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Which EV is right for Me?

With more than 40 electric vehicles to choose from, there is an EV for every lifestyle and budget. To help select the right EV for you, EV guides are available from: 

Plug In America
www.pluginamerica.org
Electric Car Insider - Buyer’s Guide & App

www.electric-car-insider.com
Sierra Club - EV Guide
www.sierraclub.org/evguide

BEV - Battery Electric Vehicle (commonly referred to as just EV). BEVs are all electric and run exclusively on a battery. 

PHEV
 - Plug-in Hybrid Electric Vehicle

PHEVs run on batteries for a short period of travel and then switch to gasoline. All of these vehicles have plugs.

How far can I drive?

PHEVs have a range dependent on gas tank size and electric miles. BEVs have ranges of 70 – to over 300 miles, dependent on battery size. Efficiency depends on the vehicle and your personal driving habits.

Charging
It may sound complicated, but it's actually easy and much like charging your mobile phone.

How?
All EVs come with a 120-volt charger that can be plugged into a standard household outlet. Faster charging can be achieved at home by using a 240-volt outlet (similar to an electric dryer outlet). Even faster public quick charging and DC fast charging stations are available in many convenient locations and more are being added locally, and around the world, everyday.

Where?
90% of EV drivers charge at home (typically at night) avoiding the weekly trip to a gas station which is required with a gas vehicle. In addition, there are charging stations at work places, schools as well as over 1200 public charging stations in the San Diego area and more are being installed everyday. Some are even free to charge! Your on-board GPS system in your EV can direct you, or you can find a public station through the app www.plugshare.com. If you buy a Tesla, you can use Tesla's supercharger stations which are conveniently located across the country and around the world. Tesla US Superchargers.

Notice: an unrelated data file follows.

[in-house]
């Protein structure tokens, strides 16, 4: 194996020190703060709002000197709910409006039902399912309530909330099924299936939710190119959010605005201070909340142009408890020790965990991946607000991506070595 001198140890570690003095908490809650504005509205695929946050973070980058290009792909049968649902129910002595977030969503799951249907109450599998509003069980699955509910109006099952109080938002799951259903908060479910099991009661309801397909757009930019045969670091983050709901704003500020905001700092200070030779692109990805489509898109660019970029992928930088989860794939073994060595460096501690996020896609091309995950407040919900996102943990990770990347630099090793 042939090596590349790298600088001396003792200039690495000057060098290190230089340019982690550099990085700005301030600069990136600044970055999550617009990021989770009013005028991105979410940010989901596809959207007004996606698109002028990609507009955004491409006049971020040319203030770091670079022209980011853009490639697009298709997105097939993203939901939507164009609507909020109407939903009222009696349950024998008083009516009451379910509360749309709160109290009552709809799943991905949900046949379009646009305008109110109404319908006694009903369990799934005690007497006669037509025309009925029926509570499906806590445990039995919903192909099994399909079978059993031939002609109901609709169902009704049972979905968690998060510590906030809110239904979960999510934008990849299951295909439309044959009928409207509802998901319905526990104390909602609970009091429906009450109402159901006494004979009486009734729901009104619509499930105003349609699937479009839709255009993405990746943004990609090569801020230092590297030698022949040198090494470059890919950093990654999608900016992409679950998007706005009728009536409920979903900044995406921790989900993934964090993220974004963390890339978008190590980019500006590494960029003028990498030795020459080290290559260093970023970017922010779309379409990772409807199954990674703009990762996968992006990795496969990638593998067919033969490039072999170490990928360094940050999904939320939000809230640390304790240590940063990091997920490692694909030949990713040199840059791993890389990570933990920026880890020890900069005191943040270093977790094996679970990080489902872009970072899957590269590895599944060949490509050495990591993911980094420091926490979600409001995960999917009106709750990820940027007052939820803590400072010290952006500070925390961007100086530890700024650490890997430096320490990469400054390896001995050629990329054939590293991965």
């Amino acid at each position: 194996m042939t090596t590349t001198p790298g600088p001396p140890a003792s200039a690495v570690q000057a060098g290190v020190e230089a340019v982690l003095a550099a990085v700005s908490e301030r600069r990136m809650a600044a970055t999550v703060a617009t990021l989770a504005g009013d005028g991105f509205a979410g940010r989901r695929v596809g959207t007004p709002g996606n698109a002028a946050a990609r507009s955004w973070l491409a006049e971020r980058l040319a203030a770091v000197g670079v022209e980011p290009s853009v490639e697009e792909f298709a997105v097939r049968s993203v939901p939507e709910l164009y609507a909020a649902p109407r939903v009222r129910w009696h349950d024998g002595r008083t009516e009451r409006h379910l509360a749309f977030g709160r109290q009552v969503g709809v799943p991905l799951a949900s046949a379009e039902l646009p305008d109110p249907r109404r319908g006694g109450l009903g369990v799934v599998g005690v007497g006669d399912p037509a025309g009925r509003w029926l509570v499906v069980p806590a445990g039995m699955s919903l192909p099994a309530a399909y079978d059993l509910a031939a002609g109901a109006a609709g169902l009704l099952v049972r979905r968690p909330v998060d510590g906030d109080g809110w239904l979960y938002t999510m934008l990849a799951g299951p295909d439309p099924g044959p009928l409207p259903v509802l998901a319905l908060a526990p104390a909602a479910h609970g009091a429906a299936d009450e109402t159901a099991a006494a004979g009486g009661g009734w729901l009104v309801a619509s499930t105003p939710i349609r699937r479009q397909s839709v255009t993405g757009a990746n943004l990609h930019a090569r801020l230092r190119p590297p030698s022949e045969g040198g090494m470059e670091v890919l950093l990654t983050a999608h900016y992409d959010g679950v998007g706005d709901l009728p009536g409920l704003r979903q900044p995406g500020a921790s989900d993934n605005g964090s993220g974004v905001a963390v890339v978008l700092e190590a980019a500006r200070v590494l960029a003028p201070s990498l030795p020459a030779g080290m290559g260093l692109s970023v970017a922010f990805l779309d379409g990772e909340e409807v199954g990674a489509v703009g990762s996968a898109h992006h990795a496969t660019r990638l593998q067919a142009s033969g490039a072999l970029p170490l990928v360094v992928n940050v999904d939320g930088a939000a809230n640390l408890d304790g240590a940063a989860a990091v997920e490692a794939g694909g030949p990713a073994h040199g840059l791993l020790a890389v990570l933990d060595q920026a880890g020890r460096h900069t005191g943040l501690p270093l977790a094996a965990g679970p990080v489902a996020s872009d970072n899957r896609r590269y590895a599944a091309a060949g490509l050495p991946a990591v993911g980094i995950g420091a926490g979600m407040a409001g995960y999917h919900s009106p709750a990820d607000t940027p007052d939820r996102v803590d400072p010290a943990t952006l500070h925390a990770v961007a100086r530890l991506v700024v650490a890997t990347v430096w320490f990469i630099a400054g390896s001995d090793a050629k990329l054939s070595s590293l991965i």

How Long?
120 Volt ~ 5 miles of range per hour
240 Volt ~ 10-45 (or more) miles of range per hour 
DC fast Charging or Tesla Superchargers ~ 80% charge in 30 minutes 

Electric costs - compared to gas?
For example, in San Diego, SDG&E offers lower electric rates from midnight to 5 am called “time of use rates” (TOU). These lower rates make EV energy costs at least ½ the cost of gas. For example, if you drove a Nissan Leaf 15,000 miles a year, your monthly energy cost (charging from home) would be approximately $53. If you drove a gas car (28 miles/gallon, $2.40/gallon) 15,000 miles, the cost would be approximately $108.  The average Californian saves over $600 a year by driving electric. Imagine the energy cost savings over the life of the vehicle.

Maintenance costs - EVs compared to gas?
EVs have additional cost savings compared to gas vehicles because an EV has far fewer moving parts. EVs never need oil changes, engine spark plug tune-ups, timing and serpentine belt replacements, oil and engine air filter replacements, oxygen sensor replacements, etc, etc, etc. Also, EVs wear break pads less because an EV can use the electric motor to slow the car down for most of the breaking process. This type of breaking even adds electricity back into the battery as the car slows. This is called regenerative breaking and it captures much of the energy that would have been lost to friction and heat.

EVs are better, safer, faster . . .
Cheaper to own and operate . . .
Simply, a better technology.



Electric Auto Association
www.ElectricAuto.org

Educating and Advocating for EVs since 1969